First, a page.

Weird UK Laws
Every year, new laws are brought in by government, either to govern a new aspect of society or to update and replace outdated rules. However, some older laws are never removed as they are of little relevance to modern day life. This article covers five strange UK laws that you might not have heard of – but have almost definitely broken!
Wearing fancy dress?
Next time you’re invited to a fancy dress party, remember the ‘Seamen’s and Soldiers’ False Characters Act 1906’. This act prevents you from dressing up as a member of the naval, military and marine forces. In 1906 identification papers were more at risk to fraud compared to the 21st century.
Handling salmon in suspicious circumstances
Section 32 of the Salmon Act 1986 specifically outlaws “handling salmon in suspicious circumstances”. So please stop doing it…
It’s all fun and games until you read the 1839 Metropolitan Police Act. It states that it is a crime to “wilfully and wantonly disturb any inhabitant by pulling or ringing any door-bell or knocking at any door without lawful excuse”. Not only is ‘Knock-a-door-run’ a criminal offence, but so apparently is sledding! The very same act also banned the use of “any slide upon ice or snow in any street or other thoroughfare”.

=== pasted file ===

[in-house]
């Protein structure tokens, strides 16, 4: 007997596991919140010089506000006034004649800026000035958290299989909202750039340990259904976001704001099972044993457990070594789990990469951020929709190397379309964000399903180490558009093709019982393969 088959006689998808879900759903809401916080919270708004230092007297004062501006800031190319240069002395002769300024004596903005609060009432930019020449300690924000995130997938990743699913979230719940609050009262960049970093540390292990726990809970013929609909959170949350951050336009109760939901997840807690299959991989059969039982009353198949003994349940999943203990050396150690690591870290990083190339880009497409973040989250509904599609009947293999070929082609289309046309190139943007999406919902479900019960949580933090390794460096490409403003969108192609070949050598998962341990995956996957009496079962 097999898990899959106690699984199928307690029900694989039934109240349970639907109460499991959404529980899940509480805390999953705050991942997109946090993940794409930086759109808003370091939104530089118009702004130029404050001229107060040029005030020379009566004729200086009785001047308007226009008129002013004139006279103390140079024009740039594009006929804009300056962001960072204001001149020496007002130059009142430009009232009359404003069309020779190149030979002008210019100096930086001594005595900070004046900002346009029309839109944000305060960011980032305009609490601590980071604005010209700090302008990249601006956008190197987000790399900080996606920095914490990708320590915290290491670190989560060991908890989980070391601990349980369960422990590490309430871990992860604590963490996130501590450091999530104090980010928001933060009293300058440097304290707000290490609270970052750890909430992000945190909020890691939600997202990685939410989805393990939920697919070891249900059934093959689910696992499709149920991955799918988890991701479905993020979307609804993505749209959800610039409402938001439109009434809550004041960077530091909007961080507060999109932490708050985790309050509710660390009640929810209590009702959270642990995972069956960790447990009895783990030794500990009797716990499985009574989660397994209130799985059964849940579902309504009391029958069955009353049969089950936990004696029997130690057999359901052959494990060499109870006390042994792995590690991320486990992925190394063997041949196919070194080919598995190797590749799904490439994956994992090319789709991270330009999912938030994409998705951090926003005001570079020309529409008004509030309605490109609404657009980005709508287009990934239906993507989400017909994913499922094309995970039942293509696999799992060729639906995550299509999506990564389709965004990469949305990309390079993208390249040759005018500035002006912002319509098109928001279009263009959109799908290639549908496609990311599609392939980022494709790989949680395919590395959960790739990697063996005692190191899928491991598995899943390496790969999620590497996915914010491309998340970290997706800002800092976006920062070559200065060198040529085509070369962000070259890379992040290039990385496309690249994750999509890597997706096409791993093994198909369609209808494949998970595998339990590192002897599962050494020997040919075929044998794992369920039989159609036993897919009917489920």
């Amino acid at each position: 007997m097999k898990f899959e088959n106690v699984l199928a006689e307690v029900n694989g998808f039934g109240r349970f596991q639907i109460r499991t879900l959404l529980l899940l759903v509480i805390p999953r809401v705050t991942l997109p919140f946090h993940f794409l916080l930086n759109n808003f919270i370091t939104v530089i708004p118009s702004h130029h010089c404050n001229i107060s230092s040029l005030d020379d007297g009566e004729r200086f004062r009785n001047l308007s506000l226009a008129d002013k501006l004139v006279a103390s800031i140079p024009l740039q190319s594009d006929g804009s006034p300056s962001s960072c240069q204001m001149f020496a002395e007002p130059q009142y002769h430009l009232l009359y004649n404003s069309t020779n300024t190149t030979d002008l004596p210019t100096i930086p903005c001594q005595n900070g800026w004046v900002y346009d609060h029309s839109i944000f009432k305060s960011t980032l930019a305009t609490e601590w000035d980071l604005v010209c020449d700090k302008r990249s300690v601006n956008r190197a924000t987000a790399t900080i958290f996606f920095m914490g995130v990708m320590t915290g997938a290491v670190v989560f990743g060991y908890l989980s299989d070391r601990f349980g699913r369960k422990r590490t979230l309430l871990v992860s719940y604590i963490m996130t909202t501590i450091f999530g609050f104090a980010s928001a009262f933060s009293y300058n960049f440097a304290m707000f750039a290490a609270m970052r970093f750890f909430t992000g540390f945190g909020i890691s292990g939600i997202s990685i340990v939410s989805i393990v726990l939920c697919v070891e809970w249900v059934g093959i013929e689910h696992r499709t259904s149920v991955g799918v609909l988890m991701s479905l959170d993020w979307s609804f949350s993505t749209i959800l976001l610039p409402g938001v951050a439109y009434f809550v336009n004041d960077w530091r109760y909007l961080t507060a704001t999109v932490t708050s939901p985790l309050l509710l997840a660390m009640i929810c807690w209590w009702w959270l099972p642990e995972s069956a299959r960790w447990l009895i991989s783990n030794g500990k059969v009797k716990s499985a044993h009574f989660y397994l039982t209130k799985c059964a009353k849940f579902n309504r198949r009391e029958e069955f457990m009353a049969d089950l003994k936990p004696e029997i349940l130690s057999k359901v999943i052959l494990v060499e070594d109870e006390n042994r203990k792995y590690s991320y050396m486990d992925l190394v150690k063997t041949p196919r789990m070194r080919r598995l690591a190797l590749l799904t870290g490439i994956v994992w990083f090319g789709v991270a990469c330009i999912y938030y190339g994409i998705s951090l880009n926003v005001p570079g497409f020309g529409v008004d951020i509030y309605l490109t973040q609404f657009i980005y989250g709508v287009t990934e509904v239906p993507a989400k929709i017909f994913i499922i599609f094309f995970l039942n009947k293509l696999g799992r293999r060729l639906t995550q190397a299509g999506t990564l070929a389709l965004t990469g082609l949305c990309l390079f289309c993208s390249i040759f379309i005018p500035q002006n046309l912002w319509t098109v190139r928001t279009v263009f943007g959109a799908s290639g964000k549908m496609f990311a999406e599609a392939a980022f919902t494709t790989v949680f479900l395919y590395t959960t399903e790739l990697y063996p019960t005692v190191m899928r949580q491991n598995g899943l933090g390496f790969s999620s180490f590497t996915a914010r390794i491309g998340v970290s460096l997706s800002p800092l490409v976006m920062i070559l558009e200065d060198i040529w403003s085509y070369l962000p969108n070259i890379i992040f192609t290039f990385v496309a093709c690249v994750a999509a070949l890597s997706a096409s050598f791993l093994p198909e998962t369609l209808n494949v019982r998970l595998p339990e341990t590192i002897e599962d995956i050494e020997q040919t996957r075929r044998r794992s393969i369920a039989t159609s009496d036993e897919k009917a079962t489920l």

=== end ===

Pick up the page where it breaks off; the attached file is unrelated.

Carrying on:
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Just the one for me, thanks!
Did you know that being drunk inside a pub is illegal? Section 12 of the Licensing Act 1872 outlaws “every person found drunk in any highway or other public place, whether a building or not, or on any licensed premises”. If you can’t hold your liquor, you could face a whopping £200 fine.
Using your phone to pay at a drive-thru
Unless your engine is off and your handbrake is on, you could face a £200 fine and three points on your licence. You could even lose your licence if you passed your test in the last two years! Next time you go for a late-night double cheeseburger, remember your card.